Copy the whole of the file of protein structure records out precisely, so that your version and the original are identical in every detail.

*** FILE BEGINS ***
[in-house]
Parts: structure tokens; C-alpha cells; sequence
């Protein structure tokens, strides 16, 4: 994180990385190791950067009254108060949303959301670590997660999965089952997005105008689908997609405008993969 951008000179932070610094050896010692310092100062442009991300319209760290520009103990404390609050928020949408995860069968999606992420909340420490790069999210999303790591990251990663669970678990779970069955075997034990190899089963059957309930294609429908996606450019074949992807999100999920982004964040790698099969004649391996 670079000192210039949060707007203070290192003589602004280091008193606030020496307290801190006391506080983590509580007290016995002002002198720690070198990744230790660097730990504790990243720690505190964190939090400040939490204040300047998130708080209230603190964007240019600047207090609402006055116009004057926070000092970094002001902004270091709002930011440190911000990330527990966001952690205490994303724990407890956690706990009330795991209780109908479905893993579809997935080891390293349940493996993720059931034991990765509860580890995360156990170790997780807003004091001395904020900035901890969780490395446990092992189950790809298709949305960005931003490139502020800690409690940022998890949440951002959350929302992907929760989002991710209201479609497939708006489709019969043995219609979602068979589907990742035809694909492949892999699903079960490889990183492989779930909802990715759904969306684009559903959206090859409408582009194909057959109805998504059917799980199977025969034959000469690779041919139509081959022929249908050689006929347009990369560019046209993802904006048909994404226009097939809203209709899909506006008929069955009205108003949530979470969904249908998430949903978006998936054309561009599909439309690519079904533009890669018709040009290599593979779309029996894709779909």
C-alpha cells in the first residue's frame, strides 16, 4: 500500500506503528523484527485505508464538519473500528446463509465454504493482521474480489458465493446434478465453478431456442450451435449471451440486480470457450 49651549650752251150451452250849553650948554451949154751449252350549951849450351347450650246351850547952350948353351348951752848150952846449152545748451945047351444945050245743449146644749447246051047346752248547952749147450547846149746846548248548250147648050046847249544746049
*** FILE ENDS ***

[in-house]
Parts: structure tokens; C-alpha cells; sequence
């Protein structure tokens, strides 16, 4: 994180990385190791950067009254108060949303959301670590997660999965089952997005105008689908997609405008993969 951008000179932070610094050896010692310092100062442009991300319209760290520009103990404390609050928020949408995860069968999606992420909340420490790069999210999303790591990251990663669970678990779970069955075997034990190899089963059957309930294609429908996606450019074949992807999100999920982004964040790698099969004649391996 670079000192210039949060707007203070290192003589602004280091008193606030020496307290801190006391506080983590509580007290016995002002002198720690070198990744230790660097730990504790990243720690505190964190939090400040939490204040300047998130708080209230603190964007240019600047207090609402006055116009004057926070000092970094002001902004270091709002930011440190911000990330527990966001952690205490994303724990407890956690706990009330795991209780109908479905893993579809997935080891390293349940493996993720059931034991990765509860580890995360156990170790997780807003004091001395904020900035901890969780490395446990092992189950790809298709949305960005931003490139502020800690409690940022998890949440951002959350929302992907929760989002991710209201479609497939708006489709019969043995219609979602068979589907990742035809694909492949892999699903079960490889990183492989779930909802990715759904969306684009559903959206090859409408582009194909057959109805998504059917799980199977025969034959000469690779041919139509081959022929249908050689006929347009990369560019046209993802904006048909994404226009097939809203209709899909506006008929069955009205108003949530979470969904249908998430949903978006998936054309561009599909439309690519079904533009890669018709040009290599593979779309029996894709779909």
C-alpha cells in the first residue's frame, strides 16, 4: 500500500506503528523484527485505508464538519473500528446463509465454504493482521474480489458465493446434478465453478431456442450451435449471451440486480470457450 49651549650752251150451452250849553650948554451949154751449252350549951849450351347450650246351850547952350948353351348951752848150952846449152545748451945047351444945050245743449146644749447246051047346752248547952749147450547846149746846548248548250147648050046847249544746049